Former schoolboy flyhalf Kieran Houlston is using lockdown as an opportunity for change
Many would say that the hard lockdown in 2020 created hopeless situations for countless South Africans. But there are also those who will tell you that out of hopeless situations sometimes comes the opportunity for change, for innovation, and the scope to do things differently. Kieran Houlston is one of them.
The former schoolboy flyhalf is now relishing a new opportunity after spending some time away from the game following a life event that had a big impact on his young career. And he has found his way back to professional rugby in a rather unconventional way.
Houlston, a St. John’s College product, was involved with the Sharks and the Lions before injury intervened. But it was the death of his uncle, Springbok legend James Small, that delivered the hardest blow.
While Varsity Cup-winning mentor Kevin Musikanth, who coached Houlston at school, would tell you that he never doubted Houlston’s abilities or potential, there was a time when the 21-year-old himself struggled with direction and was a bit uncertain about his future in the sport. This is where opportunity and positive mentorship helped facilitate Houlston back on track with a platform to reach his potential.
“I was in a dual role with UCT and St. John’s and I noticed this kid playing Under-16 rugby, I felt he was playing out of position at fullback. I went up to Kieran’s dad and said ‘your son can be a professional rugby player’, Musikanth said of the first time he had seen Houlston in action.
“The following year Kieran became the St Johns 1st XV flyhalf and was the standout player at St John’s for two years. He was there when we beat Jeppe and Michaelhouse for the first time in many years, we also made the Top 20 schools’ list that year from being outside of the top 50 in the country, he was a prefect…he’s a classic example of what rugby can do for a schoolboy.
“I remember somewhere along the line in his matric year before the season, when Kieran had just been made captain of the team, his academics took a dive and his mentors called us in and told us that Kieran was potentially going to fail matric and he should concentrate on his studies. They said he can’t spend all his time playing rugby and his marks were suffering. They asked me as the coach to help facilitate Kieran studying more, I remember saying to Kieran in the meeting ‘can you just pass your matric please? We will make time for you to study in the gym between workouts and practices, but just make sure you pass the same way you prepare for rugby.’ And he did, and I think he did better than anybody expected. So, that was kind of the relationship we had.
“Then came the Maccabi Games, in his matric year and at the end of the rugby season, just before prelims. So, he had to study, and I was trying to get him as a talented schoolboy to come and play in the Maccabi Games in his busiest year. It was a hard thing to get over the line, but Kieran did come he played for South Africa Maccabi that year, with his uncle James who was also on the coaching staff and we won the Sevens gold medal.”
Houlston, who has been invited to the Stellenbosch Academy of Sport (SAS) by former Blitzboks skipper, Frankie Horne (current Sevens programme director at SAS and Rugby Israel consultant), he also has the opportunity to lock down a World 10s Series spot after impressing while in Israel.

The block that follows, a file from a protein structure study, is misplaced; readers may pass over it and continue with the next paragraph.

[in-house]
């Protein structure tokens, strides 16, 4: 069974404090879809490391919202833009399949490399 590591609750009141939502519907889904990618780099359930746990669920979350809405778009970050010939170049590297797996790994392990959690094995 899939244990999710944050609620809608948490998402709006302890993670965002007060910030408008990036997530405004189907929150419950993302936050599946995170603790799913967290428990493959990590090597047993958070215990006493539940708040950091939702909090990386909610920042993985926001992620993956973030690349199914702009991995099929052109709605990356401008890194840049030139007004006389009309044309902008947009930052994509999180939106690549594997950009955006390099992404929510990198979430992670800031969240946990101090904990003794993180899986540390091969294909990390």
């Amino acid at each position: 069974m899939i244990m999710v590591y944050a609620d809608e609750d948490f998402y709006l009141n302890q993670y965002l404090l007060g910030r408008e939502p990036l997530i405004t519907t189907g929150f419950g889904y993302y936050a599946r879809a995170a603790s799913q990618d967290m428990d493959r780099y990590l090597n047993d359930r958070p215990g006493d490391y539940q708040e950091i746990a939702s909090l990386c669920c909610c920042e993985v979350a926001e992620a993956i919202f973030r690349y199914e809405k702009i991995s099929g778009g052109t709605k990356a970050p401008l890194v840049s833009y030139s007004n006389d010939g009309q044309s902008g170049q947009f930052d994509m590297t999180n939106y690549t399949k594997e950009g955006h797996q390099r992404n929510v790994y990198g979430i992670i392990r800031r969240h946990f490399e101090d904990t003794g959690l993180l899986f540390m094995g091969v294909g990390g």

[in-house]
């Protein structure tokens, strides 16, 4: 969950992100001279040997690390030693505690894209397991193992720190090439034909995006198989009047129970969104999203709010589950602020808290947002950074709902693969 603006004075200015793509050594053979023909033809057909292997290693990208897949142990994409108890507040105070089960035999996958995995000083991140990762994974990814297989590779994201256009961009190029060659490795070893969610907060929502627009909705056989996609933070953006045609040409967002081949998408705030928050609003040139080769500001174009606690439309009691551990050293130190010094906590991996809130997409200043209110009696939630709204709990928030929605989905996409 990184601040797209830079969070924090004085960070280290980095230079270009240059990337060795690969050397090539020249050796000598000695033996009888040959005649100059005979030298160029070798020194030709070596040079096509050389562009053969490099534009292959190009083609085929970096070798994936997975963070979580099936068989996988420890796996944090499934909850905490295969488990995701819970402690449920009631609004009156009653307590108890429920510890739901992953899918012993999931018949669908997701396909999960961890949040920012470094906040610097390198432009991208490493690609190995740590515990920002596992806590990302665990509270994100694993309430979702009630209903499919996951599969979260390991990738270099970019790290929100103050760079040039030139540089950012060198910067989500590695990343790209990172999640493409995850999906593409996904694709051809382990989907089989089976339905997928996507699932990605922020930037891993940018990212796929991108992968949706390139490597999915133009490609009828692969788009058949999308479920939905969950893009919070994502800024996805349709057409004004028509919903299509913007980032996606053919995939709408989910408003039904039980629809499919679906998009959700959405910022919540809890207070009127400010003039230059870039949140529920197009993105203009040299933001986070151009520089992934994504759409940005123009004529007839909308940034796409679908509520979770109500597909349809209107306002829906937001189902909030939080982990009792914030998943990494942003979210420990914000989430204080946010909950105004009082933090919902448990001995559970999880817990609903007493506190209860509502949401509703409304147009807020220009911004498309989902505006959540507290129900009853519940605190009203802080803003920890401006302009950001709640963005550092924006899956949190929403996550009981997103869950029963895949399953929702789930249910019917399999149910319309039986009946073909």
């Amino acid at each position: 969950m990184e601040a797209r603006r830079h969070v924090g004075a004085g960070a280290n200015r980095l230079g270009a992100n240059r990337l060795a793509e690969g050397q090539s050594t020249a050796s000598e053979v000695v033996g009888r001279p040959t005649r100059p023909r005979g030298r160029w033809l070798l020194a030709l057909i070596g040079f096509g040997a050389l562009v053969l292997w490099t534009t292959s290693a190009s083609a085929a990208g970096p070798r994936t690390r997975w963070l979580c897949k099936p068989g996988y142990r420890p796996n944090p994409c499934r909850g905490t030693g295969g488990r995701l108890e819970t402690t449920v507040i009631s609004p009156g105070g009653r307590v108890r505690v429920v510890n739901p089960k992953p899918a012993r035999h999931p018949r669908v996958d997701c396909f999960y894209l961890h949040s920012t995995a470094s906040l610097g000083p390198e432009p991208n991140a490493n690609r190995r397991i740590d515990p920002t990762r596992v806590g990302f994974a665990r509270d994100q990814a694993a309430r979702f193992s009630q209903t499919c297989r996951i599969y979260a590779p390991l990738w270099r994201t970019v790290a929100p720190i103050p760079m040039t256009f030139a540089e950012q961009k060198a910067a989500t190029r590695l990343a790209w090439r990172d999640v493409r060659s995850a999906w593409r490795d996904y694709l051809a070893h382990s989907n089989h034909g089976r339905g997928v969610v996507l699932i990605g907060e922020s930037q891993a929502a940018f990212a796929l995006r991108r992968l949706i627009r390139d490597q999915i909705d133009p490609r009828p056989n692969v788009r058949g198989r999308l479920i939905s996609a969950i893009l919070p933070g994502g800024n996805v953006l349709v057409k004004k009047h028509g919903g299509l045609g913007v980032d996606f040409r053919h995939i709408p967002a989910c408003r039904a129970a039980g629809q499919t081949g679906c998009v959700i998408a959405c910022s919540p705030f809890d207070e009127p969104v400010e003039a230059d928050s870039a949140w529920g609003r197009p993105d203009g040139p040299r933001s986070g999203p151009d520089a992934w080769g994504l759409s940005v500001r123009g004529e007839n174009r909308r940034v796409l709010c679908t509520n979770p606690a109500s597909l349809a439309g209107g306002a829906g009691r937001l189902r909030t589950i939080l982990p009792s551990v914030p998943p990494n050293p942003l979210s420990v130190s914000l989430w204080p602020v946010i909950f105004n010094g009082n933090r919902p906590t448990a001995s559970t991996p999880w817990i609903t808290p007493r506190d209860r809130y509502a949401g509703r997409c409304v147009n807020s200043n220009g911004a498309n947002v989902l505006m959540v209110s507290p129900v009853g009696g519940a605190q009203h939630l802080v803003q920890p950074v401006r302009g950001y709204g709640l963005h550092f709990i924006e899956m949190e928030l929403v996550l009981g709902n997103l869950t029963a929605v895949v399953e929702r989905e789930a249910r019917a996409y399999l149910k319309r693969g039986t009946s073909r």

“A few years later Kieran is back at SAS, this time playing with the Israeli boys, the very same boys who he had beaten in 2017 in the final,” Musikanth added. “He got an opportunity and he jumped on it. He was sponsored by Ciitech South Africa and Frankie was very happy with what he saw from him, so he invited him to SAS. Out of a terrible Covid year, and after taking a very wayward route, Kieran is back on track to professional rugby.”
Houlston went on to explain how his uncle’s passing led to him breaking away from rugby briefly and how he worked his way back.
“Originally, my interest in sport actually started in soccer. Both my grandfathers played professional football, my one grandfather played for what was then known as the Springboks, and the other one played for Zim. So, I always enjoyed soccer, I played centre back. My love for rugby kind of morphed around the culture of the sport, and I of course had my uncle and my dad’s influence coming in. I think I got my first rugby ball when I was in grade two. My uncle and my dad took me to a park. From that point on my interest grew. I was fascinated by the game and learning the culture behind it, I found the culture more interesting than the game, actually,” he said as he reflected on where it all started.
“I started jolling some really nice rugby and I eventually got invited to join the Super Rugby pre-season. Working with World Cup-winners like Makazole Mapimpi and Lukhanyo Am was really inspiring. I played in a warm-up game against the Lions Under-21 side and after that the Lions decided that they had a bit more interest in me, and I jumped on that. I moved and got to the Lions, we were about to start the season, but unfortunately then my uncle passed. That’s kind of where rugby took a backseat. It took a lot of readjustment – my uncle was a big role player for me, I was always trying to get to the level where he was at.
“Hearing his stories and watching him play on clips and stuff…that was big for me, so when we lost him, I also lost a lot of motivation. I took some time off from training and the Lions sent me to go play for Wits. I played two games for them. I was supposed to play against the Bulls Under-21 side on the weekend of my second game for Wits, I was going to be on the bench, but they wanted me to get some much-needed match fitness and as luck would have it, I snapped my ankle and ended up having to get an operation. This took a long time to come right. I wasn’t able to go to the Lions for rehabilitation, so I was kind of left to my own devices.
“I lost sight of myself and I became very detached from the world. I went back to Durban to go play Varsity College club rugby, but they sent us home because of the coronavirus so I went to Cape Town instead to go stay with some friends. There were a lot of distractions. Then, on the 4th of April this year I decided that I was going to turn around and start playing rugby again.”
Covid-19 changed the way we do sport. From no-contact training sessions and downsized training groups to having games and competitions cancelled and playing in empty stadiums, professional rugby, like all other sports, experienced a year like no other.
It’s not just the pros who suffered the harsh reality of the pandemic - opportunities were lost all round. Houlston, though, saw this period as a chance to realign and set some goals.